After completing his daily exercise period, Thomas conducted the Internal Flows in a Free Drop experiment in the Glovebox. He deployed free single liquid drops of varying sizes and then positioned the spinning drops using sound waves or acoustic manipulation. Tracer particles inside the drops give scientists the ability to map the internal flows taking place as the drops are manipulated by sound waves.

Acoustic positioning is an important technique used in the containerless processing of materials. This investigation, led by Dr. Satwindar S. Sadhal of the University of Southern California in Los Angeles, will allow researchers to assess the potential for a containerless, non-contact mixing method that could lead to improvements in chemical manufacturing, petroleum technology, cosmetics and food sciences.

At 4:15 a.m. CDT, the first order of business for Payload Specialist Linteris was to prepare the Combustion Module -1 for a second fire-related experiment in the Laminar Soot Processes investigation. The module, developed by the Lewis Research Center in Cleveland, will test hardware and experiment techniques to be used on the International Space Station -- demonstrating its ability to accommodate a variety of combustion experiments.

Linteris performed a propane-fueled soot experiment. This run of the soot experiment had a lower chamber pressure, an increased flow of fuel and a longer burning time than the first run, conducted Wednesday afternoon. It produced a “beautiful and steady flame,” according to Linteris.

“We will use the first few experiment runs to set parameters for the remaining runs. The crew did an outstanding job of setting and running the two tests. Determining the settings for future runs will improve the efficiency of the experiment operations which are designed to determine under what conditions soot is produced by flames and what the composition of soot is,” said Dr. Gerard Faeth of the University of Michigan in Ann Arbor.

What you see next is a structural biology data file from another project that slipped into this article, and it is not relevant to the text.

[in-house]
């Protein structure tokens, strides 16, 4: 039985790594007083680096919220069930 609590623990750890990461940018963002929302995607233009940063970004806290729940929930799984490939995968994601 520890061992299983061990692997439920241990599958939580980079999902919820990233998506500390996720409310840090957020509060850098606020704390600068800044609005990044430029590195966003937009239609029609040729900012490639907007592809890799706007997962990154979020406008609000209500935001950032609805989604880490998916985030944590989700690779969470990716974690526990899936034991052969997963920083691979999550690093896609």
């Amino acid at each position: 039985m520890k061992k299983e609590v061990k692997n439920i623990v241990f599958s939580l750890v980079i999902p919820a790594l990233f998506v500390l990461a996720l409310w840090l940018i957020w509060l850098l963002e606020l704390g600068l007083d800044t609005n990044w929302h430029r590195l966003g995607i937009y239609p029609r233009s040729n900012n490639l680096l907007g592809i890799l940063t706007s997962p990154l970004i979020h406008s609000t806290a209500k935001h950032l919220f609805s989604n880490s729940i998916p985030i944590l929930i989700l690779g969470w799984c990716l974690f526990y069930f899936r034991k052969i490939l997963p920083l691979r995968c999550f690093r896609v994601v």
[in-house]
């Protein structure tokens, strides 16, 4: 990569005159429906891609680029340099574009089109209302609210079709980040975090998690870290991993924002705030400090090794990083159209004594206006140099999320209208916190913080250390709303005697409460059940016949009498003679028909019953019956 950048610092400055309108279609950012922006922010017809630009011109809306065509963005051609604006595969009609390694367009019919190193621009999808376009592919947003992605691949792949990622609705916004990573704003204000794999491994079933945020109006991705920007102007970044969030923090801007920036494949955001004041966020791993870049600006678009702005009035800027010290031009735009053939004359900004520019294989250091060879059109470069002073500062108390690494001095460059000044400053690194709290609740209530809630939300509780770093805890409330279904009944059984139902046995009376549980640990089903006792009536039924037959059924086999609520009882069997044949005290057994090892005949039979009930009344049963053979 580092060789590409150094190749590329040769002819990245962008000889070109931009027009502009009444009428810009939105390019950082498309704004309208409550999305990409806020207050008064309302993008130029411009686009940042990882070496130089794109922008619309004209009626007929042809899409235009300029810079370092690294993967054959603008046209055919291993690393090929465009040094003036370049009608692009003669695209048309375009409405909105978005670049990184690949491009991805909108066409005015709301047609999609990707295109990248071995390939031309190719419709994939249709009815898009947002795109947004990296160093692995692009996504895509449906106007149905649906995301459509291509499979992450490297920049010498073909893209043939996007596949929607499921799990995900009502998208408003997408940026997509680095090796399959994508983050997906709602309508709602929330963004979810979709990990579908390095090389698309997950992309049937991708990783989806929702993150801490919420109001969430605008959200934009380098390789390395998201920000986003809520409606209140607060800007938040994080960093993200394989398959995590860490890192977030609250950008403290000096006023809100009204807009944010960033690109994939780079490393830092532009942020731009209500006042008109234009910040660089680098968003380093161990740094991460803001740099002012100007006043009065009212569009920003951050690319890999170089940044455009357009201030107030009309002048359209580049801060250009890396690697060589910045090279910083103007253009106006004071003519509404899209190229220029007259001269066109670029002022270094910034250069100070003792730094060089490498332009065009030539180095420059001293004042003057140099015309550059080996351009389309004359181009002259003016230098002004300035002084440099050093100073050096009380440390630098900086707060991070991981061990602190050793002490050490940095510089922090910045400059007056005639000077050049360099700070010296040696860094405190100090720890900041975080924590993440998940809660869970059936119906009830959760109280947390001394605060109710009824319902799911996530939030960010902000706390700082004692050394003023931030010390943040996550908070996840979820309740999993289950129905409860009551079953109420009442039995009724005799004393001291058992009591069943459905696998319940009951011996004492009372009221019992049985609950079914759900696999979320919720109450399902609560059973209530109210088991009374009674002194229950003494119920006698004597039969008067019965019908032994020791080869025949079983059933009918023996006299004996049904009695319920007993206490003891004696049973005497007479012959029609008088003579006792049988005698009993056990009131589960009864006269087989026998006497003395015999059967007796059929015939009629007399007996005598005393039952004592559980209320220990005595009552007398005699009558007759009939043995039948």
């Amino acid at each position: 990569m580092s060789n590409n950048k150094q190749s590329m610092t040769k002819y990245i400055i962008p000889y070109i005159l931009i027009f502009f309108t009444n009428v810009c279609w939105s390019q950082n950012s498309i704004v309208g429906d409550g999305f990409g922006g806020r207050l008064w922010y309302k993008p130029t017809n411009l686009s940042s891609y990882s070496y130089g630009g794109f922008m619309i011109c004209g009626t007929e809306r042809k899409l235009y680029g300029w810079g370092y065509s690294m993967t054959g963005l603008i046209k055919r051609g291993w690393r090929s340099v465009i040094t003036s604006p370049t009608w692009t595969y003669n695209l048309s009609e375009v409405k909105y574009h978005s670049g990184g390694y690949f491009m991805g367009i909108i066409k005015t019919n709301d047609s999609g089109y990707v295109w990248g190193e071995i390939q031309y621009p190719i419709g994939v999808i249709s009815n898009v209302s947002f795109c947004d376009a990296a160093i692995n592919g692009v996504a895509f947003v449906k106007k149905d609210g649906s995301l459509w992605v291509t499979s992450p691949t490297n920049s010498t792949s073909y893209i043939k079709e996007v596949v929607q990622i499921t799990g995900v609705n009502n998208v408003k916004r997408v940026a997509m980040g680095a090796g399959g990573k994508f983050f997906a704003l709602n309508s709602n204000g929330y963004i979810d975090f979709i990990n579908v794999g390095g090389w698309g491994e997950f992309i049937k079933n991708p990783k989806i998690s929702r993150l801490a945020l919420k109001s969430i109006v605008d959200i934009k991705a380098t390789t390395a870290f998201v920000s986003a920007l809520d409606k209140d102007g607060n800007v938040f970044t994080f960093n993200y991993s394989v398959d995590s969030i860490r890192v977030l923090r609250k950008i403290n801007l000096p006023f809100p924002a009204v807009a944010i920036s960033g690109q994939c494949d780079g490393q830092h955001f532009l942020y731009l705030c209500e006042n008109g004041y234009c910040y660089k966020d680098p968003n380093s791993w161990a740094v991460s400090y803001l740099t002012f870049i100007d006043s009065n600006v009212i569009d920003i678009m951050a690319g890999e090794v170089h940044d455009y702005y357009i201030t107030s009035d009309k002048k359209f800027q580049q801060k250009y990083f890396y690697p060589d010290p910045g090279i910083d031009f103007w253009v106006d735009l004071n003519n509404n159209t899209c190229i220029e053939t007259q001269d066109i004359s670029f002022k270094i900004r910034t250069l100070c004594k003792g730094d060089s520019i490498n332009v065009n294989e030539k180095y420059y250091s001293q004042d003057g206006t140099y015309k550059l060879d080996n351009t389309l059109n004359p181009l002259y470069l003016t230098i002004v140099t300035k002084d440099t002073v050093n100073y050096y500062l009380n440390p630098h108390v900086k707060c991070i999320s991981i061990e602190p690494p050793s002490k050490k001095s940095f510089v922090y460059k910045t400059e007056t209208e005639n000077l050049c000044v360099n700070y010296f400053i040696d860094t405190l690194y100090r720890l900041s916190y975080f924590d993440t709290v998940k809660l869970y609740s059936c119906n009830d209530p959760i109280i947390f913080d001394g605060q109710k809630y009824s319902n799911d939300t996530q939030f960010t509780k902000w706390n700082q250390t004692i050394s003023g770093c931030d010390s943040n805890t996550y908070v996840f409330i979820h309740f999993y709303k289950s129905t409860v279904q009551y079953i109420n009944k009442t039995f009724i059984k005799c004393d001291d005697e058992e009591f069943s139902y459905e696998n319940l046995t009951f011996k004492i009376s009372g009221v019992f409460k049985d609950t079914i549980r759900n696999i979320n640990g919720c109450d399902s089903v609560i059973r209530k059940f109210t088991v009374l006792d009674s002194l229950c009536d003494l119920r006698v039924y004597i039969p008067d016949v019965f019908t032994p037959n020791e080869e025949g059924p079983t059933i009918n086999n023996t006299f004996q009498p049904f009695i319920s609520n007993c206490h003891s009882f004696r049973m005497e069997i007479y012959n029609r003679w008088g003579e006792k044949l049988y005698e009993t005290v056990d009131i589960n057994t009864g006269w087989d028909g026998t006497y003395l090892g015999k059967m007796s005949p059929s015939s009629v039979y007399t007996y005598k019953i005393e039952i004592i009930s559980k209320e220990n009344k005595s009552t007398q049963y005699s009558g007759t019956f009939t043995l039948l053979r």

Later, Linteris initiated a sample in the Large Isothermal Furnace to test a specially designed experiment cartridge that will be used to conduct two of the metallic alloy diffusion studies. The studies will use the shear cell method to determine the rate of diffusion.

The shear cell method involves two column samples of different concentrations of chemical dopants, or very dilute alloys. The columns are melted, then rotated into contact with each other for a specific period of time. The resulting single column is sheared into segments and cooled. Measurements are made post-flight to determine concentration of the dopants in the segments. From these measurements, the rate of diffusion is calculated.

Using the shear cell method, this study may also reveal the rate of diffusion of tin and lead-tin-telluride. Findings could lead to a better understanding of the diffusion process and improved metal alloys and products. The experiment’s lead scientist is Dr. Shinichi Yoda of the National Space Development Agency of Japan in Tsukuba, Japan.

Ahead, Linteris will perform a shear cell rotation of the sample processing in the Large Isothermal Furnace and will conduct a third run of the soot experiment in the Combustion Module -1. Thomas will transfer the ASTRO/Plant Generic Bioprocessing Apparatus from the Shuttle’s Middeck to the EXPRESS Rack.

The next scheduled Public Affairs status report will be issued at approximately 6 p.m., July 3.